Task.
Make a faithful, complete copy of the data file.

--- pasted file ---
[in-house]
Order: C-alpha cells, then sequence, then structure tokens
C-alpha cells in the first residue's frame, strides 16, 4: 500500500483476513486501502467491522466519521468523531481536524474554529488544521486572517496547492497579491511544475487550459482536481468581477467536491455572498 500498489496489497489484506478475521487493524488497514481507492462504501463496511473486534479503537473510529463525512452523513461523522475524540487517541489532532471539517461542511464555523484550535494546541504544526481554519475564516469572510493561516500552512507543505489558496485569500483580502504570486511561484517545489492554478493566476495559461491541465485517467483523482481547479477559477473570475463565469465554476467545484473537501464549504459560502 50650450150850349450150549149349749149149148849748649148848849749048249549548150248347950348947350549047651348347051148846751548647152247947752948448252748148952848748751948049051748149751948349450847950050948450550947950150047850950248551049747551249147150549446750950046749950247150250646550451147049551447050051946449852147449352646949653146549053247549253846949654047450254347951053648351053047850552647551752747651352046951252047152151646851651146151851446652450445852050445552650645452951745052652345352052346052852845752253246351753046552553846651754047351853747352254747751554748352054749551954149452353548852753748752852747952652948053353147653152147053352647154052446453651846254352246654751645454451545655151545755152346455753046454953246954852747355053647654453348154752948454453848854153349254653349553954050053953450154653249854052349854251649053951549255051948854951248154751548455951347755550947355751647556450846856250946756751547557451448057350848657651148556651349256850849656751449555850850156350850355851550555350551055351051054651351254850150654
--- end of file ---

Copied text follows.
[in-house]
Order: C-alpha cells, then sequence, then structure tokens
C-alpha cells in the first residue's frame, strides 16, 4: 500500500483476513486501502467491522466519521468523531481536524474554529488544521486572517496547492497579491511544475487550459482536481468581477467536491455572498 500498489496489497489484506478475521487493524488497514481507492462504501463496511473486534479503537473510529463525512452523513461523522475524540487517541489532532471539517461542511464555523484550535494546541504544526481554519475564516469572510493561516500552512507543505489558496485569500483580502504570486511561484517545489492554478493566476495559461491541465485517467483523482481547479477559477473570475463565469465554476467545484473537501464549504459560502 50650450150850349450150549149349749149149148849748649148848849749048249549548150248347950348947350549047651348347051148846751548647152247947752948448252748148952848748751948049051748149751948349450847950050948450550947950150047850950248551049747551249147150549446750950046749950247150250646550451147049551447050051946449852147449352646949653146549053247549253846949654047450254347951053648351053047850552647551752747651352046951252047152151646851651146151851446652450445852050445552650645452951745052652345352052346052852845752253246351753046552553846651754047351853747352254747751554748352054749551954149452353548852753748752852747952652948053353147653152147053352647154052446453651846254352246654751645454451545655151545755152346455753046454953246954852747355053647654453348154752948454453848854153349254653349553954050053953450154653249854052349854251649053951549255051948854951248154751548455951347755550947355751647556450846856250946756751547557451448057350848657651148556651349256850849656751449555850850156350850355851550555350551055351051054651351254850150654